Unilever’s division head resigns…

…spreading speculation that the company will soon spin off its margarine division. Sean Gogarty, CEO of Unilever’s spread division, stepped down and it appears it’s in part because of differing opinions on the future of the business.  WSJ

Donald Trump wants to stop Apple’s operations in China

In a speech at Liberty University in Virginia, Trump said that, “We’re going to get Apple to start building their damn computers and things in this country instead of in other countries.” Trump didn’t explain how that might happen, but it’s the first time Tim Cook‘s company has been in the crosshairs of the GOP frontrunner. Fortune

Building a Better Leader

When you lose a valuable employee…  

…make sure to off-board her the right way with apprenticeships. It will ensure you don’t lose the employee’s knowledge. Harvard Business Review

81% of execs have a fear of becoming obsolete… 

…but more than half them are also afraid to innovate by disrupting an older line of business too quickly. Fortune

Can you name a CEO?

Then you’re in the minority, with 53% of the U.S. unable to name a single one. But the U.S. is better than the average. Quartz

Trying to Rebound

Adidas welcomes outsider as CEO

Struggles in the U.S. and poor investments in emerging markets convinced Adidas’ board to look outside the company for its next CEO. They found Kasper Rorsted, who heads Henkel, one of Germany’s largest consumer products companies. Investors liked the pick, sending shares soaring. Fortune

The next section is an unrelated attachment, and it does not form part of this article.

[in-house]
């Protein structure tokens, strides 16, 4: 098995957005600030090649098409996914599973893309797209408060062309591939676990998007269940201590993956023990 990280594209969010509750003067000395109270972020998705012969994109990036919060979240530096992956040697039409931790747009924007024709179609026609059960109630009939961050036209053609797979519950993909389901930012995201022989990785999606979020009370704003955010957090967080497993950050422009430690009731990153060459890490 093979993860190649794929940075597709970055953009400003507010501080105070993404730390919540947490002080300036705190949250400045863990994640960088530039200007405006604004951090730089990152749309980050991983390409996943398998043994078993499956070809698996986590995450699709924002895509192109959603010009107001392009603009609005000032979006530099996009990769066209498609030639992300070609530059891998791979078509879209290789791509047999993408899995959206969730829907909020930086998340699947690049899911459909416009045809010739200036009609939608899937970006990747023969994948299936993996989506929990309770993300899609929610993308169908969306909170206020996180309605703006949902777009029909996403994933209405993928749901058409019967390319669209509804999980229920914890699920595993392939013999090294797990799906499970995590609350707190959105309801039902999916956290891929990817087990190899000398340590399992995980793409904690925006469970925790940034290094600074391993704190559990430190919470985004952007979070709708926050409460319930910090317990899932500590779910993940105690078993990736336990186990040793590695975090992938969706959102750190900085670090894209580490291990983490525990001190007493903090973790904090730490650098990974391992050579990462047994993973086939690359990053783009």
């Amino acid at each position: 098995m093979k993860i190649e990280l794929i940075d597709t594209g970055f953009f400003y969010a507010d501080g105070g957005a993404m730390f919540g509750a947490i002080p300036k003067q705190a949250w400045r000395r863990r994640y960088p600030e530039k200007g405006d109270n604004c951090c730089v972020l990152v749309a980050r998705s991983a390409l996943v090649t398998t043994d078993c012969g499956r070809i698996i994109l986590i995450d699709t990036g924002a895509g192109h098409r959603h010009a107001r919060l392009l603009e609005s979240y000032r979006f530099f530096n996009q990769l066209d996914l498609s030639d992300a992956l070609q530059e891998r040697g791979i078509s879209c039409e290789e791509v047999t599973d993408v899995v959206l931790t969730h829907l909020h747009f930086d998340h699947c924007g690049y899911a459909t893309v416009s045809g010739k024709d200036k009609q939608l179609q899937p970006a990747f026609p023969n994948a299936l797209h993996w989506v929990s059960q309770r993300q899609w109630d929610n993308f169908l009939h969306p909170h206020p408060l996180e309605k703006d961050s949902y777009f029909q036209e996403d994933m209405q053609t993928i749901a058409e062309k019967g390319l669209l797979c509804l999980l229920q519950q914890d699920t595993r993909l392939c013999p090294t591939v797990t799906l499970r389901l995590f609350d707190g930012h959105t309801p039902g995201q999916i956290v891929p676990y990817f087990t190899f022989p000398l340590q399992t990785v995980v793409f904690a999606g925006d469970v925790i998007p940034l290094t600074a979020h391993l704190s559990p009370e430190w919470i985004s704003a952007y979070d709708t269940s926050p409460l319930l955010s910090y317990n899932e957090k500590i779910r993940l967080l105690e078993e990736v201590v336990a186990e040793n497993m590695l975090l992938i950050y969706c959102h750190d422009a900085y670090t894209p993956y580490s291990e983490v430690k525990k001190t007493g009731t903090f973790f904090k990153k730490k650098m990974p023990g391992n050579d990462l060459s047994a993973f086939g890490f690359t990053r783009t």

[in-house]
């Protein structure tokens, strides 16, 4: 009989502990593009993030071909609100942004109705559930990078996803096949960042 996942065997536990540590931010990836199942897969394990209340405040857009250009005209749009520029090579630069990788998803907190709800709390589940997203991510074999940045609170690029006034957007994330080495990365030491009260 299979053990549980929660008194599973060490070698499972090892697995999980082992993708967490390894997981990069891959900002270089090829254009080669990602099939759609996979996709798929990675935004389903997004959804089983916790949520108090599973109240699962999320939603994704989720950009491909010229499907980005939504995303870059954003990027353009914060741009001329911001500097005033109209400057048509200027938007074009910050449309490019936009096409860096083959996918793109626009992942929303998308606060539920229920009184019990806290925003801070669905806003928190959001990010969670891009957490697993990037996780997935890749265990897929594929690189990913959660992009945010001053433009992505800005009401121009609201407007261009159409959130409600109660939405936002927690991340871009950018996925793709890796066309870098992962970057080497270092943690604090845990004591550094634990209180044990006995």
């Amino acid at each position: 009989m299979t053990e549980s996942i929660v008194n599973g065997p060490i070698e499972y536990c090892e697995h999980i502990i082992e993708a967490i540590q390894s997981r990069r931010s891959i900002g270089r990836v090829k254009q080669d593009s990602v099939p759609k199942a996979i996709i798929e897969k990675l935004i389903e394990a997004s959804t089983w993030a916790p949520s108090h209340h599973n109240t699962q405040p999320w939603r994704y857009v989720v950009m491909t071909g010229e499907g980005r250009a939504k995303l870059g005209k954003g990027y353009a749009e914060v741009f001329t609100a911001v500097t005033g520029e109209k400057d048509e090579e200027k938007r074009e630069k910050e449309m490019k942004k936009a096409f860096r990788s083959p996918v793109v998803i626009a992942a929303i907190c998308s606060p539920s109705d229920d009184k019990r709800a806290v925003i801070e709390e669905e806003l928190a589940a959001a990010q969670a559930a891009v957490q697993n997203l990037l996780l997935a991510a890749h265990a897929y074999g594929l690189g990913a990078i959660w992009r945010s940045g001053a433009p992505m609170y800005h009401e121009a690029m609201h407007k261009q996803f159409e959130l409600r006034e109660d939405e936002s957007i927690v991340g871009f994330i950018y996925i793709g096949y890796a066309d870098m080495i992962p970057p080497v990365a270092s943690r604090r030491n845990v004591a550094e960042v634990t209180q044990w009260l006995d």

Michigan Gov. to lay down plans in Flint

Due to a switch in water sources, Flint residents have been drinking lead-contaminated H2O since 2014. It’s a health hazard that Gov. Rick Snyder has been slow to respond to. Flint residents have filed class-action suits against him and the state Department of Environmental Quality while President Obama has issued a state of emergency. Snyder says he will not resign and will outline a strategy to fix the issue today.  CNN

Changes over inclusion coming to the Academy

Academy of Motion Pictures Arts and Sciences president Cheryl Boone Isaacs says she’s frustrated with the lack of diversity in Oscar nominees. In response, she’s conducting a review to alter the Academy membership. The move comes after director Spike Lee and actress Jada Pinkett Smith said they would boycott the Oscars this year. USA Today

Up or Out

Delta has hired Rahul Samant as CIO. He replaces the retiring Theresa Wise. WSJ

John Foley has been named chief executive of Prudential’s UK & Europe division. Reuters

Fortune Reads and Videos

The IMF reduces its global GDP estimates

The reduced estimate of 3.4% growth this year is in large part due to China’s diminished economic prospects. Fortune

Catch Me if You Can conman joins cybersecurity startup 

Frank Abagnale will help try and solve authenticating identities online.  Fortune

Starbucks taps Spotify to bolster its app

Coffee drinkers can now instantly add music they hear in Starbucks stores to their Spotify playlists. Fortune

Google, Microsoft, others offer support to Samsung…

…against Apple in a recent court decision. In a letter to the Supreme Court, a trade group representing large tech firms says the decision to give Apple $399 million over iPhone design infringement is dangerous to the industry. Fortune

Today’s Quote

“As many of you know, we have implemented changes to diversify our membership in the last four years. But the change is not coming as fast as we would like. We need to do more, and better and more quickly.” —Academy of Motion Pictures Arts and Sciences president Cheryl Boone Isaacs’ response to growing concerns over the lack of diversity among Oscar nominees.  USA Today

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Produced by Ryan Derousseau
@ryanderous